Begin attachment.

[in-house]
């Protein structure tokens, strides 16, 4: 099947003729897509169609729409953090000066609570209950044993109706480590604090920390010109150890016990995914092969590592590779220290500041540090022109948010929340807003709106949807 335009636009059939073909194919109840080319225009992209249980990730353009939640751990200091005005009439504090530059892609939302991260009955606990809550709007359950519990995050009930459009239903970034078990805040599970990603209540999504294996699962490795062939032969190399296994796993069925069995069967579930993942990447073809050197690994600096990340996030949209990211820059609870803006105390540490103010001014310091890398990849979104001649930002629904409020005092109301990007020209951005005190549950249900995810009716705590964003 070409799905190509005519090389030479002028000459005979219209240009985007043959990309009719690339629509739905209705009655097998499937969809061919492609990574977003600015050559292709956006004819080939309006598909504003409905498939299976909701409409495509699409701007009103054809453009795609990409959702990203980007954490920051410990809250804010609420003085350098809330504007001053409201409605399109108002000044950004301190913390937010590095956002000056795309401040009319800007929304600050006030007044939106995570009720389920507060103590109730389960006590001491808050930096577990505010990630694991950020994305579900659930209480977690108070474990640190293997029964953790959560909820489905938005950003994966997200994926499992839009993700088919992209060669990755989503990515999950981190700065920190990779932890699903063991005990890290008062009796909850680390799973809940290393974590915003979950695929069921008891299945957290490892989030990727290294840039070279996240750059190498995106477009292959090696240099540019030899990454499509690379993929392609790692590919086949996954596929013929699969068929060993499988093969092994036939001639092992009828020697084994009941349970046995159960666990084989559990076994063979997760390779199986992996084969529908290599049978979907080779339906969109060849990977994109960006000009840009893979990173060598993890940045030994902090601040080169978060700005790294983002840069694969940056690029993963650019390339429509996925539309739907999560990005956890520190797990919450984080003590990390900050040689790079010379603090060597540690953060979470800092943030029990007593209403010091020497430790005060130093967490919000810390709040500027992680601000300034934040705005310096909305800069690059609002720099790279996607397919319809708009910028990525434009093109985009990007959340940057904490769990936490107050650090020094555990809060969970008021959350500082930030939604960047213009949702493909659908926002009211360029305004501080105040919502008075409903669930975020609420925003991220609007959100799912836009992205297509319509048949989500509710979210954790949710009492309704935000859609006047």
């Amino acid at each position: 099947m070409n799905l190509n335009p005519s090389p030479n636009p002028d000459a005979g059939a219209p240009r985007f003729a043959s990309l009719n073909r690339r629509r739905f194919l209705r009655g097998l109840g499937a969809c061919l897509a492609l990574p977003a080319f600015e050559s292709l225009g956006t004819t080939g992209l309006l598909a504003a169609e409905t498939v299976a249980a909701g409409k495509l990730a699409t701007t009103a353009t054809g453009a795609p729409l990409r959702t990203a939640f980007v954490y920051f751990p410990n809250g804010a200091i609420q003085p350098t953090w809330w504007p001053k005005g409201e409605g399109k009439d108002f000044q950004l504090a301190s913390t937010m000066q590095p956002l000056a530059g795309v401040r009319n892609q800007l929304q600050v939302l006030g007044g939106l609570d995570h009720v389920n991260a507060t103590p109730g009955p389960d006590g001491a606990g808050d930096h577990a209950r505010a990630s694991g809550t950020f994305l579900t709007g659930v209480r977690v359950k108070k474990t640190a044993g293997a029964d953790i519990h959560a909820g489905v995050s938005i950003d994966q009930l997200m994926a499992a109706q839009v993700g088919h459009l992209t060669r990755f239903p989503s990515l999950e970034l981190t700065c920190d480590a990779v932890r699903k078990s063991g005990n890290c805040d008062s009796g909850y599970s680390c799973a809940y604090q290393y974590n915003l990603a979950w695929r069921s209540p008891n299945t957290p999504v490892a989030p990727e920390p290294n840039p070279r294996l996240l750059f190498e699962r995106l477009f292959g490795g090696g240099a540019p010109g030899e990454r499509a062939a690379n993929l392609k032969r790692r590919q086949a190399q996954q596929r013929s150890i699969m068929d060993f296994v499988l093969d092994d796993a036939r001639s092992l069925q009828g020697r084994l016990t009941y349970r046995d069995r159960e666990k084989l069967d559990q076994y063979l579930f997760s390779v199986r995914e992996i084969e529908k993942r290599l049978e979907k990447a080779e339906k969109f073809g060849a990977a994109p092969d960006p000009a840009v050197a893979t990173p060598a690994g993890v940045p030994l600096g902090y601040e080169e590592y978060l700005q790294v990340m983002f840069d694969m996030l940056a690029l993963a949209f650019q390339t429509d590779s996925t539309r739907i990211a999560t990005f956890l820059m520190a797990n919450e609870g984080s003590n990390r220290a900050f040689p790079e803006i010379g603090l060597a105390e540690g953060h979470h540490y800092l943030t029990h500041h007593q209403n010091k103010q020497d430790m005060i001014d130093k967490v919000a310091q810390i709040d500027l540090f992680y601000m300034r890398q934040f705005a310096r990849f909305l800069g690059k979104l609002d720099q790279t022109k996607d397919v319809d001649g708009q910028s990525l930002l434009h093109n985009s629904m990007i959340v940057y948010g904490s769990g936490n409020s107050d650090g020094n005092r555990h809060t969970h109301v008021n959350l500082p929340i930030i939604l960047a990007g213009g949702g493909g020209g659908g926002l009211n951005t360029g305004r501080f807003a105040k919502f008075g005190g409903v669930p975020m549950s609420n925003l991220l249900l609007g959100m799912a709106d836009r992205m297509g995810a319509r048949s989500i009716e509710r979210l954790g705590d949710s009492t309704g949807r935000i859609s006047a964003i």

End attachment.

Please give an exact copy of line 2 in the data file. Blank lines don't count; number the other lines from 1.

């Protein structure tokens, strides 16, 4: 099947003729897509169609729409953090000066609570209950044993109706480590604090920390010109150890016990995914092969590592590779220290500041540090022109948010929340807003709106949807 335009636009059939073909194919109840080319225009992209249980990730353009939640751990200091005005009439504090530059892609939302991260009955606990809550709007359950519990995050009930459009239903970034078990805040599970990603209540999504294996699962490795062939032969190399296994796993069925069995069967579930993942990447073809050197690994600096990340996030949209990211820059609870803006105390540490103010001014310091890398990849979104001649930002629904409020005092109301990007020209951005005190549950249900995810009716705590964003 070409799905190509005519090389030479002028000459005979219209240009985007043959990309009719690339629509739905209705009655097998499937969809061919492609990574977003600015050559292709956006004819080939309006598909504003409905498939299976909701409409495509699409701007009103054809453009795609990409959702990203980007954490920051410990809250804010609420003085350098809330504007001053409201409605399109108002000044950004301190913390937010590095956002000056795309401040009319800007929304600050006030007044939106995570009720389920507060103590109730389960006590001491808050930096577990505010990630694991950020994305579900659930209480977690108070474990640190293997029964953790959560909820489905938005950003994966997200994926499992839009993700088919992209060669990755989503990515999950981190700065920190990779932890699903063991005990890290008062009796909850680390799973809940290393974590915003979950695929069921008891299945957290490892989030990727290294840039070279996240750059190498995106477009292959090696240099540019030899990454499509690379993929392609790692590919086949996954596929013929699969068929060993499988093969092994036939001639092992009828020697084994009941349970046995159960666990084989559990076994063979997760390779199986992996084969529908290599049978979907080779339906969109060849990977994109960006000009840009893979990173060598993890940045030994902090601040080169978060700005790294983002840069694969940056690029993963650019390339429509996925539309739907999560990005956890520190797990919450984080003590990390900050040689790079010379603090060597540690953060979470800092943030029990007593209403010091020497430790005060130093967490919000810390709040500027992680601000300034934040705005310096909305800069690059609002720099790279996607397919319809708009910028990525434009093109985009990007959340940057904490769990936490107050650090020094555990809060969970008021959350500082930030939604960047213009949702493909659908926002009211360029305004501080105040919502008075409903669930975020609420925003991220609007959100799912836009992205297509319509048949989500509710979210954790949710009492309704935000859609006047």